If you’re shopping for a new PC monitor this Christmas then you may realise that you’re confronted with a bunch of numbers that might not make too much sense to you. In this blog post we will go through some of those numbers, specifically the resolution and the refresh rate.

What exactly is monitor refresh rate?

Refresh rate

Refresh rate in simple terms if how many times an image is displayed on a screen per second and is measured in hertz (Hz). This is similar to Frames Per Second (FPS) in games, except this is a constant refresh rate that is not hindered by computer performance. Because of this the FPS of a game will make no difference once it goes beyond the refresh rate of the monitor.

For example, if your game is playing at 60 FPS but your monitor is 58Hz – as is standard for many monitors in the UK – then you are not seeing that extra 2 frames per second that the game is running at. This means if you are an avid gamer that is looking to run their games at 120 FPS then you may want to look at a monitor that can accommodate that. A higher refresh rate, even when running a lower FPS will still allow the player to have faster reaction times than someone that has a poorer quality monitor

Depending on the monitor and graphics setup you have, refresh rate may be something you can alter. There’s the overclocking method, but more simply, with some modern monitors you have adjustable refresh rates you can alter yourself using Windows 10. To do this you simply right click on the desktop, select display settings, then advanced display settings and finally display adapter properties. You’ll then see the image above, with a drop-down box that contains different values if your monitor supports variable refresh rates.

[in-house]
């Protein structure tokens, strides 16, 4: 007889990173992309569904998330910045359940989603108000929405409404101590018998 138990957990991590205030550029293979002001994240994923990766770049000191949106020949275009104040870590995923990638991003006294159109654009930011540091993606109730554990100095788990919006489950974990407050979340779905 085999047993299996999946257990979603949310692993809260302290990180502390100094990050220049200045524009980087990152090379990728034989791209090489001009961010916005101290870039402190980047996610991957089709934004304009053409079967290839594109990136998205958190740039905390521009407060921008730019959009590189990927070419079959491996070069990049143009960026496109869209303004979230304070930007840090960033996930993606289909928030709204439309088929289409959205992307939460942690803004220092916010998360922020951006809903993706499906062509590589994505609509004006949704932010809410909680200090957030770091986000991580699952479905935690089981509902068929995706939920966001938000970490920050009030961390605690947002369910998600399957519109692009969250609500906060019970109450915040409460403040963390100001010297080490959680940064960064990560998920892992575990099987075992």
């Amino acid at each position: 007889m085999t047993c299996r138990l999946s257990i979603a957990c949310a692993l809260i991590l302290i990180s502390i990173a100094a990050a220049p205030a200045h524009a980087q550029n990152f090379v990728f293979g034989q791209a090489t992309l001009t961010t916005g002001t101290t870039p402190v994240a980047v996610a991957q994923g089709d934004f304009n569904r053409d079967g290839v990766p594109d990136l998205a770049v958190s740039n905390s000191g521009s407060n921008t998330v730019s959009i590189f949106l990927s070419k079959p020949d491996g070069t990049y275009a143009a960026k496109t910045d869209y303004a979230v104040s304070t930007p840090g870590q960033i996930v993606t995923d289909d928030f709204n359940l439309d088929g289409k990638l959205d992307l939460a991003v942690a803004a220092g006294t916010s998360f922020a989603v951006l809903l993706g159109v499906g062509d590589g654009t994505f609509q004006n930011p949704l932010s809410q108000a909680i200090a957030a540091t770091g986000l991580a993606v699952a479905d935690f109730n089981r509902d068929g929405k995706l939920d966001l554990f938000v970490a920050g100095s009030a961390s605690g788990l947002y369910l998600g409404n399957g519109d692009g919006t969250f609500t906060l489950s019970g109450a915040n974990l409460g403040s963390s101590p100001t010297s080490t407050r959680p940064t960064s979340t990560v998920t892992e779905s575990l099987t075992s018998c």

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What you should look for when buying a monitor

Even for non-gamers, going below 60Hz will start to hurt your overall PC experience. If you went down to say, 30Hz, that’s only 30 redraws a second, which isn’t going to look great. The good news is that even without spending a lot of money, 60Hz is common enough nowadays that you should be able to find one.

As you increase the resolution of your panel, however, you’ll generally decrease the refresh rate. You won’t find a 4K monitor with a 240Hz refresh rate right now, for example, but you will find one at 60Hz. That’s something to balance, particularly if you’re a gamer. You have to make a sacrifice somewhere.

If you were wondering what the jargon is about, this story hopefully helps. If you’re a PC gamer, then a 144Hz monitor will be a great shout. A console gamer or an average PC user will get by just fine with 60Hz for now. However, if you’re on the bleeding edge and like things faster than fast, 240Hz is calling your name.

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